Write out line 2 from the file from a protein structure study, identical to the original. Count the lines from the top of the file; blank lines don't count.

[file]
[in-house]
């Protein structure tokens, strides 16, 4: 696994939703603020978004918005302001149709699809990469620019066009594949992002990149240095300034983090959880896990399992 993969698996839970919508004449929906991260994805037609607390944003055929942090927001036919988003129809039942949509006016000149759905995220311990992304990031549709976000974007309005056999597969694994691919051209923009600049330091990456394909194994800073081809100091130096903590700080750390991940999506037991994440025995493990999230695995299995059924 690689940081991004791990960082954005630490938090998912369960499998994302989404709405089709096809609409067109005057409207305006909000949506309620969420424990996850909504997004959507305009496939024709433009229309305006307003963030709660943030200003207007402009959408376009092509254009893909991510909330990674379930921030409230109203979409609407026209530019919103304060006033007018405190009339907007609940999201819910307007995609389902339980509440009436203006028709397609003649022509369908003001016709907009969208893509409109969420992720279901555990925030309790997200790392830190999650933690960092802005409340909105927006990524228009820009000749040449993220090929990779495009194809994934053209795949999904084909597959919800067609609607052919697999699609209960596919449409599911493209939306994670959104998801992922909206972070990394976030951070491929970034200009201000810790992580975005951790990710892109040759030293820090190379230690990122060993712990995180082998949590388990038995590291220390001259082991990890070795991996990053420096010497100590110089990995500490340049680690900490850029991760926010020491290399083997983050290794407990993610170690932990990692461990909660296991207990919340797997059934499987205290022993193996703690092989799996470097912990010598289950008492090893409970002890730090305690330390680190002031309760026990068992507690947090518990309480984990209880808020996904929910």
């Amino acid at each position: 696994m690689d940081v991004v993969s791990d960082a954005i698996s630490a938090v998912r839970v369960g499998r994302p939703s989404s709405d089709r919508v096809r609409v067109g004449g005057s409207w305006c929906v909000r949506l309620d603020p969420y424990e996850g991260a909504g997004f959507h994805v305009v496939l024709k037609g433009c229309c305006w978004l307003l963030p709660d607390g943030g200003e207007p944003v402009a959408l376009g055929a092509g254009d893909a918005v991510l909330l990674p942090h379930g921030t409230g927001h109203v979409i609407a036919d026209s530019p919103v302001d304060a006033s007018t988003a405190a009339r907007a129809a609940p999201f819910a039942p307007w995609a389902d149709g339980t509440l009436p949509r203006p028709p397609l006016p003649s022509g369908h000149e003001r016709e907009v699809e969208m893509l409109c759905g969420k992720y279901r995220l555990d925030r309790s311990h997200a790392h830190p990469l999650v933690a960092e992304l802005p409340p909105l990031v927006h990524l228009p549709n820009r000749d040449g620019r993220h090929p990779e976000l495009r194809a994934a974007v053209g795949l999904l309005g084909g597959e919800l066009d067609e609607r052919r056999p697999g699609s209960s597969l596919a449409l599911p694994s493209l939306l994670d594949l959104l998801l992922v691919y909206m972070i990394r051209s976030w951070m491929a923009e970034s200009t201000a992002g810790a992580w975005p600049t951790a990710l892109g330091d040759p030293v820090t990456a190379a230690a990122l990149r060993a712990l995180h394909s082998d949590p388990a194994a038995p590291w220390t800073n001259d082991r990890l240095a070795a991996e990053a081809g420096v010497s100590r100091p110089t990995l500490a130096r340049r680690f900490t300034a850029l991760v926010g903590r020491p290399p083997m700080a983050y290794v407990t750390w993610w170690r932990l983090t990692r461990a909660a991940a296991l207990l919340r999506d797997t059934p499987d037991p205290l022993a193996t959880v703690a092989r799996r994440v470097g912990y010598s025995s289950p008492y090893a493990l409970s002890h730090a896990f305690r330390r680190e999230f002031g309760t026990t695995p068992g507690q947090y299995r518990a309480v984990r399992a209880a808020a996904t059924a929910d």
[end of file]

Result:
């Protein structure tokens, strides 16, 4: 696994939703603020978004918005302001149709699809990469620019066009594949992002990149240095300034983090959880896990399992 993969698996839970919508004449929906991260994805037609607390944003055929942090927001036919988003129809039942949509006016000149759905995220311990992304990031549709976000974007309005056999597969694994691919051209923009600049330091990456394909194994800073081809100091130096903590700080750390991940999506037991994440025995493990999230695995299995059924 690689940081991004791990960082954005630490938090998912369960499998994302989404709405089709096809609409067109005057409207305006909000949506309620969420424990996850909504997004959507305009496939024709433009229309305006307003963030709660943030200003207007402009959408376009092509254009893909991510909330990674379930921030409230109203979409609407026209530019919103304060006033007018405190009339907007609940999201819910307007995609389902339980509440009436203006028709397609003649022509369908003001016709907009969208893509409109969420992720279901555990925030309790997200790392830190999650933690960092802005409340909105927006990524228009820009000749040449993220090929990779495009194809994934053209795949999904084909597959919800067609609607052919697999699609209960596919449409599911493209939306994670959104998801992922909206972070990394976030951070491929970034200009201000810790992580975005951790990710892109040759030293820090190379230690990122060993712990995180082998949590388990038995590291220390001259082991990890070795991996990053420096010497100590110089990995500490340049680690900490850029991760926010020491290399083997983050290794407990993610170690932990990692461990909660296991207990919340797997059934499987205290022993193996703690092989799996470097912990010598289950008492090893409970002890730090305690330390680190002031309760026990068992507690947090518990309480984990209880808020996904929910």